Squash commit to master that preserves correspondence with dev

In a common git workflow, you branch off master into a feature branch or a dev branch, make many small commits, and then merge back into master when your work is tested.

To keep master’s history clean, you can git merge --squash dev. This allows you to preserve the more granular history in the feature or dev branch while keeping master clean.

After doing this, you can also return to dev, merge master back in, and continue working, starting the whole process over. If you do that, you get a history that looks like this:

enter image description here

The problem is that it’s not clear from the graph that the tip of master and HEAD~1 on dev actually represent the same state (since master is just a squash of dev’s history).

Is there a better way to do this merge so that:

  1. The equivalence of the squashed commit and the granular commits is apparent
  2. The granular commit history is preserved in its own branch, should I ever need to look into that level of detail. (this is already being achieved by the solution I described — I’m clarifying that I don’t want to sacrifice this)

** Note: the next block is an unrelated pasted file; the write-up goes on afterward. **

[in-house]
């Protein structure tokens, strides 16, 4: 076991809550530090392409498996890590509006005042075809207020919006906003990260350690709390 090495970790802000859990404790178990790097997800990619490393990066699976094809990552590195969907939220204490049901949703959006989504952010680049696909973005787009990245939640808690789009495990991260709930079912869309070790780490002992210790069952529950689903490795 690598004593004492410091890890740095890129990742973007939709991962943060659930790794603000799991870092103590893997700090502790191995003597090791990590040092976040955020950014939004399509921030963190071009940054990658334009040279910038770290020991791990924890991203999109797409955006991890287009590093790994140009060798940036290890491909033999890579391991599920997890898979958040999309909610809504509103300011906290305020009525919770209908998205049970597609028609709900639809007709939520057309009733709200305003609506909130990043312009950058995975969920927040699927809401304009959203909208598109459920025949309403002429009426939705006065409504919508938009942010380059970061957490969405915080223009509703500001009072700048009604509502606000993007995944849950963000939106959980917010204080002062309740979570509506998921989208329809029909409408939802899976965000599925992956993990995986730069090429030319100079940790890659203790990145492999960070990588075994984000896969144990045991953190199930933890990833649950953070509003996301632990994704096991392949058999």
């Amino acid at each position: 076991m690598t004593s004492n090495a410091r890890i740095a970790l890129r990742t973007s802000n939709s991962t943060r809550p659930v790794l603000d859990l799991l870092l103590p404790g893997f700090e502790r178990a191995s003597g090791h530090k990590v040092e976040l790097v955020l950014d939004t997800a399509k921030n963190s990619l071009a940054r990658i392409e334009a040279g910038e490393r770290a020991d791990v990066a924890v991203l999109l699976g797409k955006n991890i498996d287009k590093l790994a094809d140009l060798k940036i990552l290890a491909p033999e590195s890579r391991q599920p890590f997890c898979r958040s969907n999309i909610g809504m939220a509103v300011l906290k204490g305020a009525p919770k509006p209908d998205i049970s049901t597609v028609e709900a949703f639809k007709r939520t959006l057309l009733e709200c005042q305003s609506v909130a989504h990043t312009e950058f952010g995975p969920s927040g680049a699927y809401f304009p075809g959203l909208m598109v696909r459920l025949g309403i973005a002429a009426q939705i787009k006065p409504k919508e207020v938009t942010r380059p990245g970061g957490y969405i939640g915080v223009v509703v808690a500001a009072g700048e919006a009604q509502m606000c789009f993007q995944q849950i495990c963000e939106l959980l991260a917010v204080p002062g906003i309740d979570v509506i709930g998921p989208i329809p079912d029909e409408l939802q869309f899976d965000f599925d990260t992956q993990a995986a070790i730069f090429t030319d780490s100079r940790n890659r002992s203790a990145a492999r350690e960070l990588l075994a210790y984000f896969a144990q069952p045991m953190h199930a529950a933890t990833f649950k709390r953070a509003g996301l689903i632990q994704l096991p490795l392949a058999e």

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  • One Solution collect form web for “Squash commit to master that preserves correspondence with dev”

    I suspect this is not the answer you want, but I think that a normal merge is the best way of communicating the history in a clear way.

    Especially if you have a naming scheme for branches and commit messages that make it easy to see which commits have been made in a feature branch and which were in master. (The merge commit automatically gets the name of the merged branch in it, and putting some form of that name in the commit messages will make it all easily traceable)

    The merge --squash is a hidden merge. That is the fundamental problem. You’ve hidden it but you still want it to be seen.

    Git Baby is a git and github fan, let's start git clone.